Even a cursory examination of the Federation Council’s report raises questions about the senators’ strange approach to sourcing their research. For example, several of the footnotes are copied largely from Wikipedia, though the document’s authors try to pass off some of the information as material from the English-language book: “Robert J. Griffits [sic]. U.S. Security Cooperation with Africa: Political and Policy Challenges. ISBN-10: 041553237X.p.74 etc.” The text before the citation, however, is virtually identical to the first three paragraphs of the Russian Wikipedia article for the 1960-1965 Congo Crisis.

Writing about America’s role in the Guatemalan coup, the Senate commission’s authors apparently lifted excerpts from Igor Pykhalov’s book “The CIA and Other U.S. Intelligence Agencies,” without ever citing him. In some places, the Federation Council’s report apparently revises Pykhalov’s text, but there are also nearly unchanged passages:

In Pykhalov’s book:

“Having become the dictator of Guatemala, Castillo Armas started massacring dissidents. Ten thousand people were slaughtered, and 8,000 were locked away in prisons and concentration camps. On August 25, 1954, the country’s new ruler issued a law ‘to defend democracy,’ prohibiting ‘any opposition activity even indirectly against the government.’ At the same time, he canceled a ban on American oil companies in Guatemala and in January 1955 Armas signed an agreement with United Fruit, returning not only nationalized lands but also granting the company new privileges.”

In the commission’s report:

“But their protege Castillo Armas immediately started ‘democratizing’ Guatemala, slaughtering 8,000 fellow citizens and throwing about 8,000 dissidents in prison. In the end, the dictator Armas issued a law on August 25, 1954, ‘to defend democracy,’ prohibiting ‘any opposition activity even indirectly against the government.’ At the same time, he canceled a ban on American oil companies in Guatemala and in January 1955 Armas signed an agreement with United Fruit, not only returning the previously nationalized lands to the Americans, but also granting them new privileges.”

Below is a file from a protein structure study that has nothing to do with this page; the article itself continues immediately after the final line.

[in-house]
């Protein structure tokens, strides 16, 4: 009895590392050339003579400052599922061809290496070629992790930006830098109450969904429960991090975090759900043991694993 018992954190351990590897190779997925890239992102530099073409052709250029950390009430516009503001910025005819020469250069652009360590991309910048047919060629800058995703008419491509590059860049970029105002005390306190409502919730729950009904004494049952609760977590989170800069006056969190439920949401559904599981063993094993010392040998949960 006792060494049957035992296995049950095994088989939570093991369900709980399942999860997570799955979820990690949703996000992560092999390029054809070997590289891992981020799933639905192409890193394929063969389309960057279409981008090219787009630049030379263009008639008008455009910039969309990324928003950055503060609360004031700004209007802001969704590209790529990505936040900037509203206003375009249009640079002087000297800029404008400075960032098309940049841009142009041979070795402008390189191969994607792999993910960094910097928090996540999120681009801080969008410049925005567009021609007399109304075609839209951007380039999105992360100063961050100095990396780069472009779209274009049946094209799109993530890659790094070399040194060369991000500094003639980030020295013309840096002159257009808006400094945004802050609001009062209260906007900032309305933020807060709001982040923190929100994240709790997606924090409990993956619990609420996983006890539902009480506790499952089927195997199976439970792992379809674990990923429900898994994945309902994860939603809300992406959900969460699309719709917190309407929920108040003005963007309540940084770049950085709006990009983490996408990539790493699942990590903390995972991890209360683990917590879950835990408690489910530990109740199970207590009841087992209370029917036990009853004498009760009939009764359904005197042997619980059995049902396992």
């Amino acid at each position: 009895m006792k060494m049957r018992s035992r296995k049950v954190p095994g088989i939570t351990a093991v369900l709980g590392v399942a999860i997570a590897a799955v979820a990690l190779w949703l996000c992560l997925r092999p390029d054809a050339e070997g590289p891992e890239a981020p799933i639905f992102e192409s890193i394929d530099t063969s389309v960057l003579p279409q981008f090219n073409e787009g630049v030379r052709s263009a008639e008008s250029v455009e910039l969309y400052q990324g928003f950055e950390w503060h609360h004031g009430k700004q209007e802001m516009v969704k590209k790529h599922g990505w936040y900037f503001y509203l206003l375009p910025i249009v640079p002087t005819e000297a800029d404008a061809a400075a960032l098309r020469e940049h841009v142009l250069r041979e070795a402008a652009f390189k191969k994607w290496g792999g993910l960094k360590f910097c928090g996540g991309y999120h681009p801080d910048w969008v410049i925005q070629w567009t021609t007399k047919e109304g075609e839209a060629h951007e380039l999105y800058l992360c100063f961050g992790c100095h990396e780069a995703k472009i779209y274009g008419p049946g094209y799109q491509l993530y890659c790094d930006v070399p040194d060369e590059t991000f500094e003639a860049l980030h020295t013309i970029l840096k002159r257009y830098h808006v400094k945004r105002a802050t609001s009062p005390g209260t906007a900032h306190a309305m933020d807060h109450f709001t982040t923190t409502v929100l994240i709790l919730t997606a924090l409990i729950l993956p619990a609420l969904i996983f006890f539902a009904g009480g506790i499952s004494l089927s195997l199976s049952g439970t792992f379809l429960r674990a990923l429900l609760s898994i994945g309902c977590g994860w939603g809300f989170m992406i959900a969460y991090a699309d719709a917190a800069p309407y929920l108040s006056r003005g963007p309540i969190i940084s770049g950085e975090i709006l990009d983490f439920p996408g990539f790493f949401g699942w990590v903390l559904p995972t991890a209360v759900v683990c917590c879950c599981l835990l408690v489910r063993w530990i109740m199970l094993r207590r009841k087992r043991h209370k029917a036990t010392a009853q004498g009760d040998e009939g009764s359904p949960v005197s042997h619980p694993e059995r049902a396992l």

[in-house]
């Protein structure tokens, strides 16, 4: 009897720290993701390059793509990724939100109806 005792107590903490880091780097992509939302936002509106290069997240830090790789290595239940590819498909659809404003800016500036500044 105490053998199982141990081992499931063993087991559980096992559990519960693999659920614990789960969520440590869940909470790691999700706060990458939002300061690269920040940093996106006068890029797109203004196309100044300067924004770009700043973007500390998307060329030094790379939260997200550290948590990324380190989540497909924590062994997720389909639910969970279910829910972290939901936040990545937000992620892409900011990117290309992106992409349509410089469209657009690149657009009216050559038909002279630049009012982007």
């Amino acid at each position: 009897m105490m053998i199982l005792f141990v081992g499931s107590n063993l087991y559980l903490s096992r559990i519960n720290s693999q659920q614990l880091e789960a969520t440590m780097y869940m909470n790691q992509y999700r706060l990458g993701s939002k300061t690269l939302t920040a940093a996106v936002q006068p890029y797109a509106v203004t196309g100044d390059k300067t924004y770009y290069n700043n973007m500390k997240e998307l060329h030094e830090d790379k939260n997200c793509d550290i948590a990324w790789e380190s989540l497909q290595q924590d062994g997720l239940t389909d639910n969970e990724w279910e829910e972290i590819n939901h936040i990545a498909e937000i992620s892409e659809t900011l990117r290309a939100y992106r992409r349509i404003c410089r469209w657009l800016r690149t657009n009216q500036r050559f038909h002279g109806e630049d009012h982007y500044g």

Curiously, Pykhalov offers no citations for this section of his book, but the Russian Senate’s report does attach footnotes to this passage — though even here the authors managed to screw up again, misspelling the title of one source as “The Foreign of the American Empire” (instead of “The Forging of the American Empire”), and sharing a hyperlink to a speech by John Dulles on March 4, 1954, when the text describes a speech on June 16.

Igor Pykhalov, it so happens, is best known for his books glorifying Joseph Stalin. He is the author of such works as “The Great Defamed Leader: Lies and Truth about Stalin,” “The USSR Without Stalin: The Road to Catastrophe,” “The Foulest Myths About Stalin: To Those Who Defame the Leader,” “Stalin Without Lies: The Antidote to ‘Liberal’ Infection,” and his bestseller “The Great Defamed War,” which has be republished in several editions. In the Russian media, Pykhalov is often described as a historian, but that’s a generous characterization, to put it mildly. According to his biography on the Eksmo publishing company’s website, Pykhalov has an undergraduate degree in aerospace instrumentation and work experience as a programmer. In the early 2000s, he started writing books. In academia, nobody cites his work.

According to reporters, Pykhalov fought with pro-Russian separatists in Luhansk, Ukraine, in 2014. Two years later, a video appeared online showing him apologizing to the Ingush people for his defense of Stalin’s deportation of the North Caucasian peoples.

Story by Alexander Borzenko and Denis Dmitriev, translation by Kevin Rothrock